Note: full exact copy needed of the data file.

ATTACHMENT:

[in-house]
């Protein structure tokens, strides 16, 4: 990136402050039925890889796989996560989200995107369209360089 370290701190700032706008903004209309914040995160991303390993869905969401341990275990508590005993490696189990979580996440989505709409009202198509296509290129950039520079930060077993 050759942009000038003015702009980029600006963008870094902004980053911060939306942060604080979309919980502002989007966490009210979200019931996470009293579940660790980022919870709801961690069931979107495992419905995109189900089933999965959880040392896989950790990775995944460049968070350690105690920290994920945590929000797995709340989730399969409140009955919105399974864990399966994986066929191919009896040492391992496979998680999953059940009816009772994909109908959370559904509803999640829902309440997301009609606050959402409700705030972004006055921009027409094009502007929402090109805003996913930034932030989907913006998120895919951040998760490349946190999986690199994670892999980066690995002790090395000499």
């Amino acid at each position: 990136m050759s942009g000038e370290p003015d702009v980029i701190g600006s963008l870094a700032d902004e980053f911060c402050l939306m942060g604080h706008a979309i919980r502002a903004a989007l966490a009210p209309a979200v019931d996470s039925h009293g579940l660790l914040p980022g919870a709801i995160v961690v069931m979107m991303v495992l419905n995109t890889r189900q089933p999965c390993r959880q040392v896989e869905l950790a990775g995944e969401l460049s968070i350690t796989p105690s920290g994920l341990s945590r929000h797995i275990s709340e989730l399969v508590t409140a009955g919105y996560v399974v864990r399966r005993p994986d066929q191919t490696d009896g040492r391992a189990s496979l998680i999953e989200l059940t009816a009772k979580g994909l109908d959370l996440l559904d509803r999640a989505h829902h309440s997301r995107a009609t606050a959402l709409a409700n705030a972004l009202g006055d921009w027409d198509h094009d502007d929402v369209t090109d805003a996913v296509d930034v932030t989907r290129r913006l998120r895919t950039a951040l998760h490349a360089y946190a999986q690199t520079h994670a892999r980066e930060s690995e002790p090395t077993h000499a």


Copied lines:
[in-house]
């Protein structure tokens, strides 16, 4: 990136402050039925890889796989996560989200995107369209360089 370290701190700032706008903004209309914040995160991303390993869905969401341990275990508590005993490696189990979580996440989505709409009202198509296509290129950039520079930060077993 050759942009000038003015702009980029600006963008870094902004980053911060939306942060604080979309919980502002989007966490009210979200019931996470009293579940660790980022919870709801961690069931979107495992419905995109189900089933999965959880040392896989950790990775995944460049968070350690105690920290994920945590929000797995709340989730399969409140009955919105399974864990399966994986066929191919009896040492391992496979998680999953059940009816009772994909109908959370559904509803999640829902309440997301009609606050959402409700705030972004006055921009027409094009502007929402090109805003996913930034932030989907913006998120895919951040998760490349946190999986690199994670892999980066690995002790090395000499």
């Amino acid at each position: 990136m050759s942009g000038e370290p003015d702009v980029i701190g600006s963008l870094a700032d902004e980053f911060c402050l939306m942060g604080h706008a979309i919980r502002a903004a989007l966490a009210p209309a979200v019931d996470s039925h009293g579940l660790l914040p980022g919870a709801i995160v961690v069931m979107m991303v495992l419905n995109t890889r189900q089933p999965c390993r959880q040392v896989e869905l950790a990775g995944e969401l460049s968070i350690t796989p105690s920290g994920l341990s945590r929000h797995i275990s709340e989730l399969v508590t409140a009955g919105y996560v399974v864990r399966r005993p994986d066929q191919t490696d009896g040492r391992a189990s496979l998680i999953e989200l059940t009816a009772k979580g994909l109908d959370l996440l559904d509803r999640a989505h829902h309440s997301r995107a009609t606050a959402l709409a409700n705030a972004l009202g006055d921009w027409d198509h094009d502007d929402v369209t090109d805003a996913v296509d930034v932030t989907r290129r913006l998120r895919t950039a951040l998760h490349a360089y946190a999986q690199t520079h994670a892999r980066e930060s690995e002790p090395t077993h000499a």